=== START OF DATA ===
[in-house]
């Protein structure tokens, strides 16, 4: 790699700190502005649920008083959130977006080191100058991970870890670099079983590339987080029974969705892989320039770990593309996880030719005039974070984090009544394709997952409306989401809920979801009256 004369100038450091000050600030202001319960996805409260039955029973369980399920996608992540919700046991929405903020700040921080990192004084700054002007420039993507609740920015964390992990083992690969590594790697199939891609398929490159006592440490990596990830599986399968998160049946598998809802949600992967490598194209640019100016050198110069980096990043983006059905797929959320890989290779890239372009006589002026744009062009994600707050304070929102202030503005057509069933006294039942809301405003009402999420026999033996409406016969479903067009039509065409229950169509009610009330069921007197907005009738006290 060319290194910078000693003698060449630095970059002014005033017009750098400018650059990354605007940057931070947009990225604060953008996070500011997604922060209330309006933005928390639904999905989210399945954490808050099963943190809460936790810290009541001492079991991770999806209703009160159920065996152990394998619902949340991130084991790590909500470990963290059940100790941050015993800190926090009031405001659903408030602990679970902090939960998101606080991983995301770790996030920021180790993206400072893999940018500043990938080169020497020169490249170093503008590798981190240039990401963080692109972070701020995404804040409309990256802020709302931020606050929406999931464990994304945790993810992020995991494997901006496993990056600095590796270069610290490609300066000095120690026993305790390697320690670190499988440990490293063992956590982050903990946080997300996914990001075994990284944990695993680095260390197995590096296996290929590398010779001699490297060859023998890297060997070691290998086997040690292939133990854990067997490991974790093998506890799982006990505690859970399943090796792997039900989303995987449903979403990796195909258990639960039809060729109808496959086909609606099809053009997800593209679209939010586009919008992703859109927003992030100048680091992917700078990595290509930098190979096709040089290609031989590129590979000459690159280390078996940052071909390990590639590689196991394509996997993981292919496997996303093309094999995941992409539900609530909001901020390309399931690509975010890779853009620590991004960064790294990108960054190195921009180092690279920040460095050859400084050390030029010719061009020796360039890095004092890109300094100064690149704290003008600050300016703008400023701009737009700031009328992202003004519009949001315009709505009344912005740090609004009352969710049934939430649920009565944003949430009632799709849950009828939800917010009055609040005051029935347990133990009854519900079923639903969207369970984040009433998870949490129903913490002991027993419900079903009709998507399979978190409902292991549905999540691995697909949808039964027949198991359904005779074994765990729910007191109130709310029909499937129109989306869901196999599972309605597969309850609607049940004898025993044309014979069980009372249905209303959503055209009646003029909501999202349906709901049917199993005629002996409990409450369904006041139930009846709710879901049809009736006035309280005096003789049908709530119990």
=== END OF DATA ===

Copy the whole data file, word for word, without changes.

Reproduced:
[in-house]
């Protein structure tokens, strides 16, 4: 790699700190502005649920008083959130977006080191100058991970870890670099079983590339987080029974969705892989320039770990593309996880030719005039974070984090009544394709997952409306989401809920979801009256 004369100038450091000050600030202001319960996805409260039955029973369980399920996608992540919700046991929405903020700040921080990192004084700054002007420039993507609740920015964390992990083992690969590594790697199939891609398929490159006592440490990596990830599986399968998160049946598998809802949600992967490598194209640019100016050198110069980096990043983006059905797929959320890989290779890239372009006589002026744009062009994600707050304070929102202030503005057509069933006294039942809301405003009402999420026999033996409406016969479903067009039509065409229950169509009610009330069921007197907005009738006290 060319290194910078000693003698060449630095970059002014005033017009750098400018650059990354605007940057931070947009990225604060953008996070500011997604922060209330309006933005928390639904999905989210399945954490808050099963943190809460936790810290009541001492079991991770999806209703009160159920065996152990394998619902949340991130084991790590909500470990963290059940100790941050015993800190926090009031405001659903408030602990679970902090939960998101606080991983995301770790996030920021180790993206400072893999940018500043990938080169020497020169490249170093503008590798981190240039990401963080692109972070701020995404804040409309990256802020709302931020606050929406999931464990994304945790993810992020995991494997901006496993990056600095590796270069610290490609300066000095120690026993305790390697320690670190499988440990490293063992956590982050903990946080997300996914990001075994990284944990695993680095260390197995590096296996290929590398010779001699490297060859023998890297060997070691290998086997040690292939133990854990067997490991974790093998506890799982006990505690859970399943090796792997039900989303995987449903979403990796195909258990639960039809060729109808496959086909609606099809053009997800593209679209939010586009919008992703859109927003992030100048680091992917700078990595290509930098190979096709040089290609031989590129590979000459690159280390078996940052071909390990590639590689196991394509996997993981292919496997996303093309094999995941992409539900609530909001901020390309399931690509975010890779853009620590991004960064790294990108960054190195921009180092690279920040460095050859400084050390030029010719061009020796360039890095004092890109300094100064690149704290003008600050300016703008400023701009737009700031009328992202003004519009949001315009709505009344912005740090609004009352969710049934939430649920009565944003949430009632799709849950009828939800917010009055609040005051029935347990133990009854519900079923639903969207369970984040009433998870949490129903913490002991027993419900079903009709998507399979978190409902292991549905999540691995697909949808039964027949198991359904005779074994765990729910007191109130709310029909499937129109989306869901196999599972309605597969309850609607049940004898025993044309014979069980009372249905209303959503055209009646003029909501999202349906709901049917199993005629002996409990409450369904006041139930009846709710879901049809009736006035309280005096003789049908709530119990």